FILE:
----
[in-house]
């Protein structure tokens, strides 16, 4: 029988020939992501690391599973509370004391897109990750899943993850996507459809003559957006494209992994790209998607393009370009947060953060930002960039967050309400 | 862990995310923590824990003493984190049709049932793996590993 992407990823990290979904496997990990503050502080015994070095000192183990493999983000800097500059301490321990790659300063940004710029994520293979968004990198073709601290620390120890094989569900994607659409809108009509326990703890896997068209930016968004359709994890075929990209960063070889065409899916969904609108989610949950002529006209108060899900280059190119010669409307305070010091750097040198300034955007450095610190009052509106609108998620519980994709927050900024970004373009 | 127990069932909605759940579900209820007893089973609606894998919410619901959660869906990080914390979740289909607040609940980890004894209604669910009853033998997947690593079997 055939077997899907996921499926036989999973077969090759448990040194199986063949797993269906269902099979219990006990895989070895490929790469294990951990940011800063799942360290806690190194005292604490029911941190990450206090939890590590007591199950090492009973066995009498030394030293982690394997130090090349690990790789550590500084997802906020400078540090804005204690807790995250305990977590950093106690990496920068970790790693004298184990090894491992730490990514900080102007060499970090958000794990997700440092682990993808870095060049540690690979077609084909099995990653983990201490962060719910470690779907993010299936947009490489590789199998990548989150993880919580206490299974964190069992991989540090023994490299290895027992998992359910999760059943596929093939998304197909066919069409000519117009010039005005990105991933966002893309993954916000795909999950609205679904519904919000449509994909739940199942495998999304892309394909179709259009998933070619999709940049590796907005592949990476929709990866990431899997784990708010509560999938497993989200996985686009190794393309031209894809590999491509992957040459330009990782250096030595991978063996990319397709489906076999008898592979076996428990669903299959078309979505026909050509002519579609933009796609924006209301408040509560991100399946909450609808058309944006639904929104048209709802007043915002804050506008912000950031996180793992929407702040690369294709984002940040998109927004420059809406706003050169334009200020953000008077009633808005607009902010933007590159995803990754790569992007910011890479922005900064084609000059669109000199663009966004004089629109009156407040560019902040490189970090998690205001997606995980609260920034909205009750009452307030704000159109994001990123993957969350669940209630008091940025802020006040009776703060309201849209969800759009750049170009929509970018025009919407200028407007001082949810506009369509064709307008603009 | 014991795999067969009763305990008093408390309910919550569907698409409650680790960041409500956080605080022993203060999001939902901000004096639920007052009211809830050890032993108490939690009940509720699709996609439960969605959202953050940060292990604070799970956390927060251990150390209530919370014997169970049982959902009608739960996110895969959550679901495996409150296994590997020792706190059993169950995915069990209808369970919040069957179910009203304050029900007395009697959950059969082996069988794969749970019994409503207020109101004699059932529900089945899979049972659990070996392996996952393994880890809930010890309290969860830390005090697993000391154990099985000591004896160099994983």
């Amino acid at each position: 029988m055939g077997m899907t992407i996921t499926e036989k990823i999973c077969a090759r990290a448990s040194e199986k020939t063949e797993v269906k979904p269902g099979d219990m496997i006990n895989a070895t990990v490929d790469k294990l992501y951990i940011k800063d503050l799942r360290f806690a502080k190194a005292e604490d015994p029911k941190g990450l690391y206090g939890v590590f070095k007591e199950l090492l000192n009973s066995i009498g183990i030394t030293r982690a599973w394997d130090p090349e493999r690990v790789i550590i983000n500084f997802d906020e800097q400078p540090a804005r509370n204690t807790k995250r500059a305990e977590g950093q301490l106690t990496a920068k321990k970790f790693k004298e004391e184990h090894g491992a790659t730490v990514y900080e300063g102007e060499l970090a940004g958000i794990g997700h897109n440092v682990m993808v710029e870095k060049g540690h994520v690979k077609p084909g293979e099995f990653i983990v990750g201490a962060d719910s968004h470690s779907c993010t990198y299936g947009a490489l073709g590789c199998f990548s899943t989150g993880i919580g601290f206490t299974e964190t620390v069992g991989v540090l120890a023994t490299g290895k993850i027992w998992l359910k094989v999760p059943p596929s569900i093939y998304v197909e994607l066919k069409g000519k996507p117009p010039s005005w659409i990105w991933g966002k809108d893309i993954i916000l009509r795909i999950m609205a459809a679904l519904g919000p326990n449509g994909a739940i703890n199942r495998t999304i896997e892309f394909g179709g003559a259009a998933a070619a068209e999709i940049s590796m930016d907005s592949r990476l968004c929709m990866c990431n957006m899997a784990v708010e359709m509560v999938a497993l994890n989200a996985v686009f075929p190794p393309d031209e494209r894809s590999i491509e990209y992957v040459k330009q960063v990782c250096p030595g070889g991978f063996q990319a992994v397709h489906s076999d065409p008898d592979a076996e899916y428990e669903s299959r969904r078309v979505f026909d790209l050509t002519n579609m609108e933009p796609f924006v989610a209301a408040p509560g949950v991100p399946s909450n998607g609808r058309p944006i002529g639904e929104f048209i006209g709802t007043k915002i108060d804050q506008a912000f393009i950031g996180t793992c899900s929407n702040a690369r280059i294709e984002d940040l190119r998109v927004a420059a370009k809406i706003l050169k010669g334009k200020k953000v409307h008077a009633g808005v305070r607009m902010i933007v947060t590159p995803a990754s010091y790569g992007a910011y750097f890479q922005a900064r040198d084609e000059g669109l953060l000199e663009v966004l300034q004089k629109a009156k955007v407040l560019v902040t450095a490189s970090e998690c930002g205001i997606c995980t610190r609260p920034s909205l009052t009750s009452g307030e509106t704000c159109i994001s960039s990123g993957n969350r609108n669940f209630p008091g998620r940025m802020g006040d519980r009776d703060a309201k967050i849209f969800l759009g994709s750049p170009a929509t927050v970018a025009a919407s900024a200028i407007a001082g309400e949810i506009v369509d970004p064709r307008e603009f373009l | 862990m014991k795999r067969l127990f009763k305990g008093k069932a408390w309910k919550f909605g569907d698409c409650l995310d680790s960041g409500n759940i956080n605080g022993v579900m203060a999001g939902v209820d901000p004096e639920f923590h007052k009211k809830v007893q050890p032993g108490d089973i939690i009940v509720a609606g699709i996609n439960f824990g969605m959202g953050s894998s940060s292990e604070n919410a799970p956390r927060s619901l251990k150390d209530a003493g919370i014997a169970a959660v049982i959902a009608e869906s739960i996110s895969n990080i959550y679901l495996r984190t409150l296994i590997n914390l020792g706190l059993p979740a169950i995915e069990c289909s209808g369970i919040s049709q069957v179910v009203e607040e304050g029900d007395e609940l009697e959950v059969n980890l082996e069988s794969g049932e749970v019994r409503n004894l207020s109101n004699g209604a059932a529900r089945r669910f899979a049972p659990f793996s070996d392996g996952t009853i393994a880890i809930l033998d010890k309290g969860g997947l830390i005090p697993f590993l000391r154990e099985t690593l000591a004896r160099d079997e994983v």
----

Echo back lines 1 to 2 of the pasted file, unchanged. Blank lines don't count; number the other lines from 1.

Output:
[in-house]
């Protein structure tokens, strides 16, 4: 029988020939992501690391599973509370004391897109990750899943993850996507459809003559957006494209992994790209998607393009370009947060953060930002960039967050309400 | 862990995310923590824990003493984190049709049932793996590993 992407990823990290979904496997990990503050502080015994070095000192183990493999983000800097500059301490321990790659300063940004710029994520293979968004990198073709601290620390120890094989569900994607659409809108009509326990703890896997068209930016968004359709994890075929990209960063070889065409899916969904609108989610949950002529006209108060899900280059190119010669409307305070010091750097040198300034955007450095610190009052509106609108998620519980994709927050900024970004373009 | 127990069932909605759940579900209820007893089973609606894998919410619901959660869906990080914390979740289909607040609940980890004894209604669910009853033998997947690593079997 055939077997899907996921499926036989999973077969090759448990040194199986063949797993269906269902099979219990006990895989070895490929790469294990951990940011800063799942360290806690190194005292604490029911941190990450206090939890590590007591199950090492009973066995009498030394030293982690394997130090090349690990790789550590500084997802906020400078540090804005204690807790995250305990977590950093106690990496920068970790790693004298184990090894491992730490990514900080102007060499970090958000794990997700440092682990993808870095060049540690690979077609084909099995990653983990201490962060719910470690779907993010299936947009490489590789199998990548989150993880919580206490299974964190069992991989540090023994490299290895027992998992359910999760059943596929093939998304197909066919069409000519117009010039005005990105991933966002893309993954916000795909999950609205679904519904919000449509994909739940199942495998999304892309394909179709259009998933070619999709940049590796907005592949990476929709990866990431899997784990708010509560999938497993989200996985686009190794393309031209894809590999491509992957040459330009990782250096030595991978063996990319397709489906076999008898592979076996428990669903299959078309979505026909050509002519579609933009796609924006209301408040509560991100399946909450609808058309944006639904929104048209709802007043915002804050506008912000950031996180793992929407702040690369294709984002940040998109927004420059809406706003050169334009200020953000008077009633808005607009902010933007590159995803990754790569992007910011890479922005900064084609000059669109000199663009966004004089629109009156407040560019902040490189970090998690205001997606995980609260920034909205009750009452307030704000159109994001990123993957969350669940209630008091940025802020006040009776703060309201849209969800759009750049170009929509970018025009919407200028407007001082949810506009369509064709307008603009 | 014991795999067969009763305990008093408390309910919550569907698409409650680790960041409500956080605080022993203060999001939902901000004096639920007052009211809830050890032993108490939690009940509720699709996609439960969605959202953050940060292990604070799970956390927060251990150390209530919370014997169970049982959902009608739960996110895969959550679901495996409150296994590997020792706190059993169950995915069990209808369970919040069957179910009203304050029900007395009697959950059969082996069988794969749970019994409503207020109101004699059932529900089945899979049972659990070996392996996952393994880890809930010890309290969860830390005090697993000391154990099985000591004896160099994983």